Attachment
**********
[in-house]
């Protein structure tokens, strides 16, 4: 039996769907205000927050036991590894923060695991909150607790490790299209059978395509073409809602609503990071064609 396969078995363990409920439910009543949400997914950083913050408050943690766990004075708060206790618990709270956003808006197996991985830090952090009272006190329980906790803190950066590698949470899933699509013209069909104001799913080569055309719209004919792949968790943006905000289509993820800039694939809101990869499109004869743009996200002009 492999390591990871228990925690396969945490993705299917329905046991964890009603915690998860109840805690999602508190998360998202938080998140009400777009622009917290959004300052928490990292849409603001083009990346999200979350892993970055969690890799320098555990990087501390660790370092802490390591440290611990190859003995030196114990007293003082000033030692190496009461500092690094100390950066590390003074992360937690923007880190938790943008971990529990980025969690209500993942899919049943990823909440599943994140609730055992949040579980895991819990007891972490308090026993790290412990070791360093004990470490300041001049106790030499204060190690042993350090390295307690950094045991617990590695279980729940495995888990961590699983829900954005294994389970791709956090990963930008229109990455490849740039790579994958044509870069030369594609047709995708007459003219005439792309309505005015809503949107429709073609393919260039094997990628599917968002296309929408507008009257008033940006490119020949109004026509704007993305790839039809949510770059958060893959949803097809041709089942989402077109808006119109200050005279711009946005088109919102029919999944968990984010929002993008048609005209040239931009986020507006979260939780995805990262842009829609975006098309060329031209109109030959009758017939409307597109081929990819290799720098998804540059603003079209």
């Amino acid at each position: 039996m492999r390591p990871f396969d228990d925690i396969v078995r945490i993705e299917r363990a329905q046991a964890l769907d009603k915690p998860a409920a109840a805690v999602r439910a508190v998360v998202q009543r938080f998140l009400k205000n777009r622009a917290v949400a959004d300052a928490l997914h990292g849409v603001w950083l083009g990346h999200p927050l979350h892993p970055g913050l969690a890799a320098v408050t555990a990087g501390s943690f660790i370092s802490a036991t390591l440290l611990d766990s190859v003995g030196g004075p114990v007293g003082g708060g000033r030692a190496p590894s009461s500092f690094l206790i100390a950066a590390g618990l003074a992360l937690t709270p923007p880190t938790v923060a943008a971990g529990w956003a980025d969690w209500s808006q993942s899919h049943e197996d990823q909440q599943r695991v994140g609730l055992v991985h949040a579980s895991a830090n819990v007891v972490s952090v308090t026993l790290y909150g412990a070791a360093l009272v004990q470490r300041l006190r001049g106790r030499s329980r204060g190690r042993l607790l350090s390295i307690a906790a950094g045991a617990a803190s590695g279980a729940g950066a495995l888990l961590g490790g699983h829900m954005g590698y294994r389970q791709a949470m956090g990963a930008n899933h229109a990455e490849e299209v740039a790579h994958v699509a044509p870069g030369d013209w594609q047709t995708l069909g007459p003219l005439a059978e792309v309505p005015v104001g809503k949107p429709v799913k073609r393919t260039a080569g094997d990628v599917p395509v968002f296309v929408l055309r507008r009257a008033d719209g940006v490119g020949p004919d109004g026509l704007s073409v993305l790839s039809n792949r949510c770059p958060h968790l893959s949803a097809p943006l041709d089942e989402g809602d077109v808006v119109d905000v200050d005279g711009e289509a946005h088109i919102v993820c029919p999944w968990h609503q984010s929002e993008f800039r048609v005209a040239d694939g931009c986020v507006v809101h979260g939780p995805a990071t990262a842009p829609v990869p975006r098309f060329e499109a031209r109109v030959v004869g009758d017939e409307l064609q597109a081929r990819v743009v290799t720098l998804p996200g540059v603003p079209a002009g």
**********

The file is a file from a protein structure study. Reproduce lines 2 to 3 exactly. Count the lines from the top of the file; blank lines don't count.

């Protein structure tokens, strides 16, 4: 039996769907205000927050036991590894923060695991909150607790490790299209059978395509073409809602609503990071064609 396969078995363990409920439910009543949400997914950083913050408050943690766990004075708060206790618990709270956003808006197996991985830090952090009272006190329980906790803190950066590698949470899933699509013209069909104001799913080569055309719209004919792949968790943006905000289509993820800039694939809101990869499109004869743009996200002009 492999390591990871228990925690396969945490993705299917329905046991964890009603915690998860109840805690999602508190998360998202938080998140009400777009622009917290959004300052928490990292849409603001083009990346999200979350892993970055969690890799320098555990990087501390660790370092802490390591440290611990190859003995030196114990007293003082000033030692190496009461500092690094100390950066590390003074992360937690923007880190938790943008971990529990980025969690209500993942899919049943990823909440599943994140609730055992949040579980895991819990007891972490308090026993790290412990070791360093004990470490300041001049106790030499204060190690042993350090390295307690950094045991617990590695279980729940495995888990961590699983829900954005294994389970791709956090990963930008229109990455490849740039790579994958044509870069030369594609047709995708007459003219005439792309309505005015809503949107429709073609393919260039094997990628599917968002296309929408507008009257008033940006490119020949109004026509704007993305790839039809949510770059958060893959949803097809041709089942989402077109808006119109200050005279711009946005088109919102029919999944968990984010929002993008048609005209040239931009986020507006979260939780995805990262842009829609975006098309060329031209109109030959009758017939409307597109081929990819290799720098998804540059603003079209």
């Amino acid at each position: 039996m492999r390591p990871f396969d228990d925690i396969v078995r945490i993705e299917r363990a329905q046991a964890l769907d009603k915690p998860a409920a109840a805690v999602r439910a508190v998360v998202q009543r938080f998140l009400k205000n777009r622009a917290v949400a959004d300052a928490l997914h990292g849409v603001w950083l083009g990346h999200p927050l979350h892993p970055g913050l969690a890799a320098v408050t555990a990087g501390s943690f660790i370092s802490a036991t390591l440290l611990d766990s190859v003995g030196g004075p114990v007293g003082g708060g000033r030692a190496p590894s009461s500092f690094l206790i100390a950066a590390g618990l003074a992360l937690t709270p923007p880190t938790v923060a943008a971990g529990w956003a980025d969690w209500s808006q993942s899919h049943e197996d990823q909440q599943r695991v994140g609730l055992v991985h949040a579980s895991a830090n819990v007891v972490s952090v308090t026993l790290y909150g412990a070791a360093l009272v004990q470490r300041l006190r001049g106790r030499s329980r204060g190690r042993l607790l350090s390295i307690a906790a950094g045991a617990a803190s590695g279980a729940g950066a495995l888990l961590g490790g699983h829900m954005g590698y294994r389970q791709a949470m956090g990963a930008n899933h229109a990455e490849e299209v740039a790579h994958v699509a044509p870069g030369d013209w594609q047709t995708l069909g007459p003219l005439a059978e792309v309505p005015v104001g809503k949107p429709v799913k073609r393919t260039a080569g094997d990628v599917p395509v968002f296309v929408l055309r507008r009257a008033d719209g940006v490119g020949p004919d109004g026509l704007s073409v993305l790839s039809n792949r949510c770059p958060h968790l893959s949803a097809p943006l041709d089942e989402g809602d077109v808006v119109d905000v200050d005279g711009e289509a946005h088109i919102v993820c029919p999944w968990h609503q984010s929002e993008f800039r048609v005209a040239d694939g931009c986020v507006v809101h979260g939780p995805a990071t990262a842009p829609v990869p975006r098309f060329e499109a031209r109109v030959v004869g009758d017939e409307l064609q597109a081929r990819v743009v290799t720098l998804p996200g540059v603003p079209a002009g």